Be social: Prioritize your family and/or relationships. It is easy to get stuck in your head. Don’t give in to the siren call of solipsism. Sure, most people won’t understand your illness, but so it goes. Stay social. Keep up your friendships and relationships with your family. If you need to learn new skills to deal with difficult people, then do it. If you need to have a hard talk with a family member who is making your life harder, then do it. Prioritize yourself and stay social, do not disappear with the difficulties.

Live with purpose: This more than anything has brought me success in dealing with the hardest mental aspects of the illness. What occupies my mind most and keeps me moving is my yet unrealized goals in life. Live intentionally, even with your disease. You may need to make some adjustments, nonetheless, find something that moves you deep within, that makes you really want to live, and do that thing as often as you can. Make no mistake, realizing your goals is hard work. It will not always feel good in the moment, nonetheless, you will feel a sense of fulfillment that keeps you pushing ahead.

You can choose to grow with the challenges or shrink from them. Choose growth.

This article represents the opinions, thoughts, and experiences of the author; none of this content has been paid for by any advertiser. The team does not recommend or endorse any products or treatments discussed herein. Learn more about how we maintain editorial integrity here.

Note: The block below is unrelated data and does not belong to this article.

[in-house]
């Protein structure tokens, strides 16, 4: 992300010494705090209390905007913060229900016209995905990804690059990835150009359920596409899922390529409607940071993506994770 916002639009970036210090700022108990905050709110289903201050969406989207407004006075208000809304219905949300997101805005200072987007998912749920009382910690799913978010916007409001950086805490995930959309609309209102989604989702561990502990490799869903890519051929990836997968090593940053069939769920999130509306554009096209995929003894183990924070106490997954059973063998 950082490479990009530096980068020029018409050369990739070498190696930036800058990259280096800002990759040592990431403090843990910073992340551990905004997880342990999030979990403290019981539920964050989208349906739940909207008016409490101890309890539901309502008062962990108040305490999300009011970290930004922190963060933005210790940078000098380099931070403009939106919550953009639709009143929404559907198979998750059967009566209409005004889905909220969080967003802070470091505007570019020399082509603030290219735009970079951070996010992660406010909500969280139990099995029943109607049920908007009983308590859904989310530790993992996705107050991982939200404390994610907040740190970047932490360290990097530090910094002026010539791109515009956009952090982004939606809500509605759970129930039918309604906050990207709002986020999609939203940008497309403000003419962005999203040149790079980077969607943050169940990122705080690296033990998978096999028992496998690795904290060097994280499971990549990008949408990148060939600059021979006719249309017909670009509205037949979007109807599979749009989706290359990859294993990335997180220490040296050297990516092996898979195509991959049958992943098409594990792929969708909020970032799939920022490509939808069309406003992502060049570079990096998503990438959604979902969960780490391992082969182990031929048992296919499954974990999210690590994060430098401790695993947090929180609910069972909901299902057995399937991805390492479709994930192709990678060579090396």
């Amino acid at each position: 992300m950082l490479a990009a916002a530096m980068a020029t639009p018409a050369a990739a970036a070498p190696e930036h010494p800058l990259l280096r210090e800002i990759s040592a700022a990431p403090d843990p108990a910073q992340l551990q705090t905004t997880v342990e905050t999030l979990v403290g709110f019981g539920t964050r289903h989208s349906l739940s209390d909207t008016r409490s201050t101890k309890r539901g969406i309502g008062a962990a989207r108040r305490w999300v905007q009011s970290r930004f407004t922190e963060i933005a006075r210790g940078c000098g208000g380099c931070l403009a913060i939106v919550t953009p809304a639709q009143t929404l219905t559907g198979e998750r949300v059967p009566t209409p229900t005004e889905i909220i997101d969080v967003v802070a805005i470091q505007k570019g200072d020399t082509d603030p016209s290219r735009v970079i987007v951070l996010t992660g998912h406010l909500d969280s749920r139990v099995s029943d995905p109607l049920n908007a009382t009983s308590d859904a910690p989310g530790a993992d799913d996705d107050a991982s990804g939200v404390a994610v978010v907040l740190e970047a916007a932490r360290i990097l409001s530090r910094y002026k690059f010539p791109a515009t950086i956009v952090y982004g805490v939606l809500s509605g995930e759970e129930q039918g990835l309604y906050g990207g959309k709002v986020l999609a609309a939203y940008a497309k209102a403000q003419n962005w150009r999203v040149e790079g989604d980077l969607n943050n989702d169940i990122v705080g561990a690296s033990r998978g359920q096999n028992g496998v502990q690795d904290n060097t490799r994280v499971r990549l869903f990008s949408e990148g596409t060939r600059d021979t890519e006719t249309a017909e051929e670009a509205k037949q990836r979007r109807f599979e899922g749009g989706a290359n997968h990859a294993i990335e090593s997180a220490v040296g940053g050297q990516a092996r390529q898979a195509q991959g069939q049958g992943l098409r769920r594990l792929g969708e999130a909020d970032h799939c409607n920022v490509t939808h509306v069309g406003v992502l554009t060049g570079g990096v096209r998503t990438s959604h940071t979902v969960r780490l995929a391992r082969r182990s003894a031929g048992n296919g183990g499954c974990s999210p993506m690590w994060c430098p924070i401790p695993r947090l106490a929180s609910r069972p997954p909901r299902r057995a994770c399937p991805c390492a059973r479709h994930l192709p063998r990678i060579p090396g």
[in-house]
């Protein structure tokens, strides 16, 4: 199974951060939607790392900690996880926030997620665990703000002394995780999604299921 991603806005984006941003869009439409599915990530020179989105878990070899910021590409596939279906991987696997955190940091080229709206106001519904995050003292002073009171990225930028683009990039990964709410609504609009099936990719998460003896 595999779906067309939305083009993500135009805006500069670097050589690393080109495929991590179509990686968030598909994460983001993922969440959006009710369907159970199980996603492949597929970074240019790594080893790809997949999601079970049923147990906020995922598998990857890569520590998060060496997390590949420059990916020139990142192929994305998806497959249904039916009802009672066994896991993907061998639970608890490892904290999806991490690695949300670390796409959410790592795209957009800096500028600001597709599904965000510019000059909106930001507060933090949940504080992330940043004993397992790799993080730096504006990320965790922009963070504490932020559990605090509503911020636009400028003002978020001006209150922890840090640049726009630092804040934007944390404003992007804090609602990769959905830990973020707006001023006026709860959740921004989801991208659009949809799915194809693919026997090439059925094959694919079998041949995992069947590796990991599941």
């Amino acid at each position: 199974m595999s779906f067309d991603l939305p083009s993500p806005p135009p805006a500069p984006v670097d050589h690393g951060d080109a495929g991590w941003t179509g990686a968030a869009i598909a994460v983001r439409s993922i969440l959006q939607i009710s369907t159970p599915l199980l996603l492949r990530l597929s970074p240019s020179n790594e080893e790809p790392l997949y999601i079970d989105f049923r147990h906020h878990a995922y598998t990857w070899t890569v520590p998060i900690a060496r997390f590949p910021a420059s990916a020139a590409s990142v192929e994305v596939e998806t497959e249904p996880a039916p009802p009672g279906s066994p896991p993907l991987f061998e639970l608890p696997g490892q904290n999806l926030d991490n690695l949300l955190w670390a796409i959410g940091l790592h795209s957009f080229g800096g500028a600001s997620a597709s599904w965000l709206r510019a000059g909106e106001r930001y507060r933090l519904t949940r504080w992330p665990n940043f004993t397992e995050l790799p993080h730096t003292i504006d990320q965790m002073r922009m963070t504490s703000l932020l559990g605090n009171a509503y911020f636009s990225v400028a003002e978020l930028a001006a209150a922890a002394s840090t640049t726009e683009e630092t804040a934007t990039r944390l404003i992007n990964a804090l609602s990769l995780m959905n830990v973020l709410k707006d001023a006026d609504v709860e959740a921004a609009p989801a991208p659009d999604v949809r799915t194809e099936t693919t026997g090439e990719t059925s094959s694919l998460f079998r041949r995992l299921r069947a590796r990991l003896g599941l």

• MrsMiller
    7 months ago

    Good article! I am sitting here on one of the most gorgeous Summer days we have had this year! Breeze blowing, birds chirping, hummingbird coming to feeder in front of me, puppy at my feet .. but I am miserable after a day and a half of over-exertion :(. I am just upset with myself and my hands and elbow hurt just typing this . Self control and curbing enthusiasm is hard for me. Thanks for encouragement !

  • Kelly Dabel moderator
    7 months ago

    Thank you for sharing MrsMiller. Sounds like you are doing well appreciating the beauty around you on summer day. You are not alone here in feeling this way after over-exerting. Wishing you some relief very soon. Thank you for sharing and being part of our community. Best, Kelly , Team Member

  • miaj
    7 months ago

    I agree with you Michael. Even when you have RA everything in your life is still a choice. It may not always seem like it, but it’s there. I spent a long time feeling overwhelmed by my RA and I know that feeling is still there if I don’t pay attention. But it helps me (a LOT) to think that I am the one who chooses how I feel, what I do and what my life will look like.

    Thank you for laying this out so clearly — it helps a lot to read. xx

  • Nina Winterbottom moderator
    7 months ago

    @miaj, it’s a lot easier said than done, but I love what you said here: “I am the one who chooses how I feel, what I do and what my life will look like.” What both you and Michael have discovered takes a lot of mental work to get to, and I’m glad you’re sharing it! – Nina, Team

  • miaj
    7 months ago